The infant was released from hospital in early July and went to a foster family. On July 3, Malachi was taken to Sick Kids for an appointment, which the mother also attended.
"Mommy was concerned for his health and well being. She realized he wasn't looking well," Ganteaume said, adding that, around 6 a.m. the next day, the foster family called the hospital with concerns that the baby wasn't eating. They were told that he was probably tired from the trip to Toronto, but ended up rushing the child to the hospital later in the day. Around noon, the infant's parents were asked to come to the hospital. Around 3 p.m., they were told that he had died.
"Mommy and I were distraught. We started asking questions right away," he said.
These questions fuelled Wednesday's rally.
"We're hoping to get justice. We want someone to be accountable for our child's death," Ganteaume said.
The infant's death is now being investigated by the coroner's office, which could take four to six months. The Greater Sudbury Police are helping the coroner in the investigation and the Children's Aid Society are conducting an separate investigation.
Colette Prevost, executive director of the Manitoulin and Sudbury District CAS, said the agency can't comment on the matter.
"The matter ... is under investigation, so we're not in a position to comment, but we're aware of the rally," Prevost said.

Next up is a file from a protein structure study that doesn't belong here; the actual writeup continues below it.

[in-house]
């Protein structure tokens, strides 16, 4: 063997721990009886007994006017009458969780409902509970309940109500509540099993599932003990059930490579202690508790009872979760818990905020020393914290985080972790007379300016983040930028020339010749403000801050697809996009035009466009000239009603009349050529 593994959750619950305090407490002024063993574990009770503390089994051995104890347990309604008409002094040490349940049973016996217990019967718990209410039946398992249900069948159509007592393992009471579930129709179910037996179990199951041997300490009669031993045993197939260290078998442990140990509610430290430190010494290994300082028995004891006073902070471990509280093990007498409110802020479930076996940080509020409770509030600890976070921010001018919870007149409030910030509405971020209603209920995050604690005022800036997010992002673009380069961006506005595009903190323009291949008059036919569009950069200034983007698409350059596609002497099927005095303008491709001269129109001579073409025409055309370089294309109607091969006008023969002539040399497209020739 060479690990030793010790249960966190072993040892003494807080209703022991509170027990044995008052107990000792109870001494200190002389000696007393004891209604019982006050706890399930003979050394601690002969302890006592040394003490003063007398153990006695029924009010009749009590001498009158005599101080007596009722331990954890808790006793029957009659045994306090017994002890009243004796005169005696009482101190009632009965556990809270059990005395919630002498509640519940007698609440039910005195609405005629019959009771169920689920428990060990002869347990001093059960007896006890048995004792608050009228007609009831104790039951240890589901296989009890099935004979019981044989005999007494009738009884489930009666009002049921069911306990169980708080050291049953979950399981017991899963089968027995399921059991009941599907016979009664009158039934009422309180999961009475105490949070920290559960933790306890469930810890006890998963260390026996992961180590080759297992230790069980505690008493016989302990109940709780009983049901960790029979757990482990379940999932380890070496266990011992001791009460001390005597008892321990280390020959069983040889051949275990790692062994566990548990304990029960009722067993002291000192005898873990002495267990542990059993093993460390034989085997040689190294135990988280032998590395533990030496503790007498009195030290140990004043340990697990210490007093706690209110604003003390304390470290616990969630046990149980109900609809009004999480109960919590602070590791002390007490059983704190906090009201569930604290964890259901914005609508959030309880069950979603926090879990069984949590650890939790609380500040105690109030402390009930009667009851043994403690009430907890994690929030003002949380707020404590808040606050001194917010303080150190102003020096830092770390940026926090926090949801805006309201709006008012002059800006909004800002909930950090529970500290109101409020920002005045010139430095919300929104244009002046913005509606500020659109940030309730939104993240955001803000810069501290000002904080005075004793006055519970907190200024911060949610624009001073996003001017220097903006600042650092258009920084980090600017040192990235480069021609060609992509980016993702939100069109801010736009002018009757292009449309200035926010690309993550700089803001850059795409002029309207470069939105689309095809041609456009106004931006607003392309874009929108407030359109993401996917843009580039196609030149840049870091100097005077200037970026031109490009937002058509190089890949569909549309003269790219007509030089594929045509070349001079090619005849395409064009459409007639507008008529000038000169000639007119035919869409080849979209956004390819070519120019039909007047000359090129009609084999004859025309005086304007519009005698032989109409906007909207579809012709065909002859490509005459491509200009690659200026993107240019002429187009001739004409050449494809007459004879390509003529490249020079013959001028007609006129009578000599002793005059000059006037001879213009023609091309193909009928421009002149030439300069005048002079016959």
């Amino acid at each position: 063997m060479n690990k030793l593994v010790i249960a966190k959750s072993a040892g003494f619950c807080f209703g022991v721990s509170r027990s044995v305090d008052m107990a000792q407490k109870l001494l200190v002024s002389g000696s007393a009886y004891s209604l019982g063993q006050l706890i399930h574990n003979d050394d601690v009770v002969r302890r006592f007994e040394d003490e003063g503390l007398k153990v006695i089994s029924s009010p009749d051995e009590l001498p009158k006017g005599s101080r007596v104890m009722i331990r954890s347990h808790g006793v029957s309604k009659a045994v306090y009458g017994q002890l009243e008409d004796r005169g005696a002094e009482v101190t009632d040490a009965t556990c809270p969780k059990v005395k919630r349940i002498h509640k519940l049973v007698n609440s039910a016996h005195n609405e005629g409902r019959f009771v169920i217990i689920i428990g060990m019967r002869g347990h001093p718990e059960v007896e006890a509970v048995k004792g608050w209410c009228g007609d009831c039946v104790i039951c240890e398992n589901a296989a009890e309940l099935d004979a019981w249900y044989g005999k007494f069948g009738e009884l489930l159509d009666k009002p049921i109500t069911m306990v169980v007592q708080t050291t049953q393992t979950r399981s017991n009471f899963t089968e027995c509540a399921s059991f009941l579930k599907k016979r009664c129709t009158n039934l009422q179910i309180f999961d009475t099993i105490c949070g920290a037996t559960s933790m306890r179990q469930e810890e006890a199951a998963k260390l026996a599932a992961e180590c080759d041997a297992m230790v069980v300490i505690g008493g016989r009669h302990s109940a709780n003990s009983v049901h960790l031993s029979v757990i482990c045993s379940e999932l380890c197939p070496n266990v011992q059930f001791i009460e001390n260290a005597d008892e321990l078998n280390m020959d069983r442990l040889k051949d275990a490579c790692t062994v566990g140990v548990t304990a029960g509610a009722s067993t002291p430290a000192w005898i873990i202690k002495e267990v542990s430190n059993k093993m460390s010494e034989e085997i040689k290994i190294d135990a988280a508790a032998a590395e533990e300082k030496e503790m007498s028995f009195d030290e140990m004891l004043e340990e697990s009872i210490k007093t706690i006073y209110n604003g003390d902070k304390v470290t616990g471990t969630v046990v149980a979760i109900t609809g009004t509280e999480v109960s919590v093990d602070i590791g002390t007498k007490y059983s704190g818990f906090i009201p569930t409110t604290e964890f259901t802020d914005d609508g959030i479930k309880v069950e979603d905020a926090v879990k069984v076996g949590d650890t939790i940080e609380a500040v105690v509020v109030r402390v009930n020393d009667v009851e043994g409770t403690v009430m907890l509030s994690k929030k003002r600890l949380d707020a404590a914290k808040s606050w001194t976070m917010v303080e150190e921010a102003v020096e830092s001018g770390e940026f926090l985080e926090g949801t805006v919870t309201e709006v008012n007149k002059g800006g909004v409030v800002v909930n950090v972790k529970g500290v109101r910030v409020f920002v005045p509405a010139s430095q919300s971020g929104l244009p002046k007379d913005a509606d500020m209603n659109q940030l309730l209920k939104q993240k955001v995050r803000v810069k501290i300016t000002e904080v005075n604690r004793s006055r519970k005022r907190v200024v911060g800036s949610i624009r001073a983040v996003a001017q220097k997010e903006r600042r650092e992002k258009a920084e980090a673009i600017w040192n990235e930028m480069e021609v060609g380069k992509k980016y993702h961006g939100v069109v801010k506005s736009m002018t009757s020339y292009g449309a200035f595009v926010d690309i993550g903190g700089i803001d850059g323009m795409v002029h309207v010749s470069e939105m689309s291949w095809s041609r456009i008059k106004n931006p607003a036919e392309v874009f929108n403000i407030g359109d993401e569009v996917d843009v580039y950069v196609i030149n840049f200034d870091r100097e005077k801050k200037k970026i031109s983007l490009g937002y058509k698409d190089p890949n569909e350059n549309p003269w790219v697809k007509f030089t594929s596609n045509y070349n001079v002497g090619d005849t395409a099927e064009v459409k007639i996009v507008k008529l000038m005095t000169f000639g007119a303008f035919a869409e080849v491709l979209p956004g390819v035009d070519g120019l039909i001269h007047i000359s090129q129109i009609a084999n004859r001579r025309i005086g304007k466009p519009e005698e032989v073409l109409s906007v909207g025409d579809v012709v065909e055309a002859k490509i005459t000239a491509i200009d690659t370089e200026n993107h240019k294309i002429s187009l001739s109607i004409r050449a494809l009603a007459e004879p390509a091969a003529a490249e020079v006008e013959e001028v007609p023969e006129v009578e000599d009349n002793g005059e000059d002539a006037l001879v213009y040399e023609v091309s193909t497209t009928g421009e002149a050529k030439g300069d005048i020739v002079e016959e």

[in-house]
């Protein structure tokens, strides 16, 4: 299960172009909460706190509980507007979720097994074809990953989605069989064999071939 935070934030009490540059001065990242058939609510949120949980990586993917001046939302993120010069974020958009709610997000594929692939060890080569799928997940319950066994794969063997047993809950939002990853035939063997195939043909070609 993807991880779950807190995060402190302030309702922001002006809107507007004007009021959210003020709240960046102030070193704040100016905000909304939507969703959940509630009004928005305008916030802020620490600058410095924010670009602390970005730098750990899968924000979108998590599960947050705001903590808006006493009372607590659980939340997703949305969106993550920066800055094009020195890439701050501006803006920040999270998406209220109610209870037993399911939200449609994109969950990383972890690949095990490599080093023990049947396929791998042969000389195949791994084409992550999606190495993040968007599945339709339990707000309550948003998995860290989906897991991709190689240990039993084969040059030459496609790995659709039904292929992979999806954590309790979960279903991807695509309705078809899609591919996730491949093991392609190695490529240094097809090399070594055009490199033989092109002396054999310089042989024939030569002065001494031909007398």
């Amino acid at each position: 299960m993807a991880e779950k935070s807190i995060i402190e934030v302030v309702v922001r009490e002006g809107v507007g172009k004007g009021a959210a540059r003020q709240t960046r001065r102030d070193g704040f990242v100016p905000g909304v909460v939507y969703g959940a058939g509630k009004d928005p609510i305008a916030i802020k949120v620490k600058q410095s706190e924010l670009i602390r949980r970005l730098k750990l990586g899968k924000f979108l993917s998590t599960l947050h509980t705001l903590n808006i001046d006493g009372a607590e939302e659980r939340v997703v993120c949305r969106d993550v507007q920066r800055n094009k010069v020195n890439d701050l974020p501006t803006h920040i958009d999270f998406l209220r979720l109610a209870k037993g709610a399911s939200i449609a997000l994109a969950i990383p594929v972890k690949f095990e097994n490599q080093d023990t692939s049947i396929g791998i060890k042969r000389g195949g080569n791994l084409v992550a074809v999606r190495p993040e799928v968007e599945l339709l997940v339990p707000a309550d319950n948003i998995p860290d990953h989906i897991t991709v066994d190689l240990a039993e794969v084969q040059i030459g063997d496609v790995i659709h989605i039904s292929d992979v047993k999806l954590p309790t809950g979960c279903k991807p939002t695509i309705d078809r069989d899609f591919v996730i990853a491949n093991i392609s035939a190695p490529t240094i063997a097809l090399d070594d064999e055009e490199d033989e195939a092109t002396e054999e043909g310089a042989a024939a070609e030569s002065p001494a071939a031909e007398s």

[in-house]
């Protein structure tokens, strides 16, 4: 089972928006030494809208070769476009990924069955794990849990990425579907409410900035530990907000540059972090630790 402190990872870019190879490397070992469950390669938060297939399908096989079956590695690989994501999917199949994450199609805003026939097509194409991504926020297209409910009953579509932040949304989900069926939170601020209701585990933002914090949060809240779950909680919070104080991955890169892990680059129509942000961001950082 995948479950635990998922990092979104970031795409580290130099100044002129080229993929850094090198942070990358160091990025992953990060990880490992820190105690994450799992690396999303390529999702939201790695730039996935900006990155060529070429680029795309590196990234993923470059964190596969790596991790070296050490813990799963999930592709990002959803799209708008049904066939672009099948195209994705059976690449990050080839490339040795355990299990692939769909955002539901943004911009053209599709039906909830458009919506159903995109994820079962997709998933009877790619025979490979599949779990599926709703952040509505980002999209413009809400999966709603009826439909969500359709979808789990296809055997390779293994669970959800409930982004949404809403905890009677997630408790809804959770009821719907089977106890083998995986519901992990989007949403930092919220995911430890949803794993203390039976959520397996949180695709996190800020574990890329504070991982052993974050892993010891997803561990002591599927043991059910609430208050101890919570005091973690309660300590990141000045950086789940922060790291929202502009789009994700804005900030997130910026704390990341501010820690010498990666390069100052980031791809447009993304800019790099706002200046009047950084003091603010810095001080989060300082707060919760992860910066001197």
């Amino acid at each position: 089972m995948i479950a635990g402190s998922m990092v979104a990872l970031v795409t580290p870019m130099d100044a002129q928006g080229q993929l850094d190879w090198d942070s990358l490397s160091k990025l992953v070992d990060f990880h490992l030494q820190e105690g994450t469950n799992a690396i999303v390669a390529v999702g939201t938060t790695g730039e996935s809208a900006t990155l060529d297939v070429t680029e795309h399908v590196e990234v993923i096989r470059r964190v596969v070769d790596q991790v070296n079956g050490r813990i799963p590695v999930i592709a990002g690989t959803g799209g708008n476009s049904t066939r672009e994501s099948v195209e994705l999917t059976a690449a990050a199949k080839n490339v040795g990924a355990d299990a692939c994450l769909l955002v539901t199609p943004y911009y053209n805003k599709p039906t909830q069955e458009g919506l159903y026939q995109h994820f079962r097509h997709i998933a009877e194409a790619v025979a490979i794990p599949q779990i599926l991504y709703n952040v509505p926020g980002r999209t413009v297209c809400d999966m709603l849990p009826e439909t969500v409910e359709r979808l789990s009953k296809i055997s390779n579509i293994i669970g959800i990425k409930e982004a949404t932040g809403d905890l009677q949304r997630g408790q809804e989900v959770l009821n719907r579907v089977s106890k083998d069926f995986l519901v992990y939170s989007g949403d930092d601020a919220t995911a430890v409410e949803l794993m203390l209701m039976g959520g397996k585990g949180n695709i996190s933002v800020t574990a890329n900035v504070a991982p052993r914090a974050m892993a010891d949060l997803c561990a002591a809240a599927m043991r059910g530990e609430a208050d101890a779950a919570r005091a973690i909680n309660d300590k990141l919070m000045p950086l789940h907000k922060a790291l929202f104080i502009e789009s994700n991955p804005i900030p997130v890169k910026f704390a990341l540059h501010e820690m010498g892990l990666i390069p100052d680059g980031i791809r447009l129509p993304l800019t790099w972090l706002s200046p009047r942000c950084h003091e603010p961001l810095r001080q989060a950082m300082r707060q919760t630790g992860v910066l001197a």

The rally, which attracted dozens of participants - many from First Nations communities - was partly organized by the Ontario Coalition for Accountability. The coalition is fighting to allow the Ontario Ombudsman to investigate children's aid societies.
"Right now, (Ontario) is the only province in Canada that doesn't allow our ombudsman to investigate Children's aid Societies," said Tabatha Haskett, of the coalition. "We're here today in memory of a child that just recently died while in the care of the CAS."
Like the family, Haskett has many questions.
"We want answers ... we feel the family's in limbo at this time, because we don't have the coroner's report. We don't have any reports from anybody. We want them to get the closure they desperately need. They need to know what happened to their child," she said.
Source: Sudbury Star
By publishing a letter to the editor from Anne Patterson, the Sudbury Star has added to the editorial calls for ombudsman oversight.
Ombudsman should have oversight of CAS
How tragic and enraging to hear that another child has died under the care of the CAS; my condolences to his family.
Ontario has a long and ugly legacy of child deaths affiliated with child welfare as well as horrific abuse cases from various circumstances. The NDP have made several bills to have the Ontario Ombudsman to investigate the CAS, the newest bill is Bill 110. Ontario is the only province without this mechanism, and it is ridiculous that this be left any longer.
Not only are there far too many deaths, but other problems in the system are also harming children including abuse in foster care, over-medication of children and a host of other serious issues.
It is the Ontario Liberals that refuse this oversight and Laurel Broten actually had the audacity, when she was minister of Children and Youth, to say the coroner was an oversight measure, too late when a child has died like this tragic case, and shameful at best to even suggest such a thing.
Let's have Ombudsman oversight now, and if the Ontario Liberals refuse this, how about the public refusing to vote for them ever again. That they have left this mess and are allowing these agencies to continue with no oversight is a travesty.
Please call your MPP and ask for Bill 110 to be passed.
Anne Patterson London, ON
Source: Sudbury Star
Addendum: A Facebook discussion two years later disclosed:
Source: Facebook, Stop the CAS ...